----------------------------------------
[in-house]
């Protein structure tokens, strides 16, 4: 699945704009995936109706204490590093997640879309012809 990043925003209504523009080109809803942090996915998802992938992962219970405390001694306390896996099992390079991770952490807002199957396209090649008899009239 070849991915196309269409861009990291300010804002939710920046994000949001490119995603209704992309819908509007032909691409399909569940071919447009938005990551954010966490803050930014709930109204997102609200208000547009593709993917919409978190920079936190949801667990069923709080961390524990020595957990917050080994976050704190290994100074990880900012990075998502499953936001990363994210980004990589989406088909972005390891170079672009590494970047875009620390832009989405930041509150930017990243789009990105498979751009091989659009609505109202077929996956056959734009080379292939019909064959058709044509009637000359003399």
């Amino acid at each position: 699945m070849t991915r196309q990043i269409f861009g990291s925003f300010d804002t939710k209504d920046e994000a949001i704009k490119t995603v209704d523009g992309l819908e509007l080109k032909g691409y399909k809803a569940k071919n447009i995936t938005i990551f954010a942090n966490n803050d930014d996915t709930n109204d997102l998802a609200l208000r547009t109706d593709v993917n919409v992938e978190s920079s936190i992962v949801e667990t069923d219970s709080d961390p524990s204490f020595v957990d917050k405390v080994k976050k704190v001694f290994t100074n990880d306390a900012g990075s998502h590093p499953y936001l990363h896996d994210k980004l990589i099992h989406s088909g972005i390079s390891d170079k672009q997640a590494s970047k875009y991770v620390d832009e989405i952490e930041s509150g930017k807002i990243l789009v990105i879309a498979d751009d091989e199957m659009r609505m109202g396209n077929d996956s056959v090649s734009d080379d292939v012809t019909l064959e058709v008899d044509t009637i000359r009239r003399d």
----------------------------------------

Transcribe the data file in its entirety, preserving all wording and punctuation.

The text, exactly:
[in-house]
């Protein structure tokens, strides 16, 4: 699945704009995936109706204490590093997640879309012809 990043925003209504523009080109809803942090996915998802992938992962219970405390001694306390896996099992390079991770952490807002199957396209090649008899009239 070849991915196309269409861009990291300010804002939710920046994000949001490119995603209704992309819908509007032909691409399909569940071919447009938005990551954010966490803050930014709930109204997102609200208000547009593709993917919409978190920079936190949801667990069923709080961390524990020595957990917050080994976050704190290994100074990880900012990075998502499953936001990363994210980004990589989406088909972005390891170079672009590494970047875009620390832009989405930041509150930017990243789009990105498979751009091989659009609505109202077929996956056959734009080379292939019909064959058709044509009637000359003399």
């Amino acid at each position: 699945m070849t991915r196309q990043i269409f861009g990291s925003f300010d804002t939710k209504d920046e994000a949001i704009k490119t995603v209704d523009g992309l819908e509007l080109k032909g691409y399909k809803a569940k071919n447009i995936t938005i990551f954010a942090n966490n803050d930014d996915t709930n109204d997102l998802a609200l208000r547009t109706d593709v993917n919409v992938e978190s920079s936190i992962v949801e667990t069923d219970s709080d961390p524990s204490f020595v957990d917050k405390v080994k976050k704190v001694f290994t100074n990880d306390a900012g990075s998502h590093p499953y936001l990363h896996d994210k980004l990589i099992h989406s088909g972005i390079s390891d170079k672009q997640a590494s970047k875009y991770v620390d832009e989405i952490e930041s509150g930017k807002i990243l789009v990105i879309a498979d751009d091989e199957m659009r609505m109202g396209n077929d996956s056959v090649s734009d080379d292939v012809t019909l064959e058709v008899d044509t009637i000359r009239r003399d």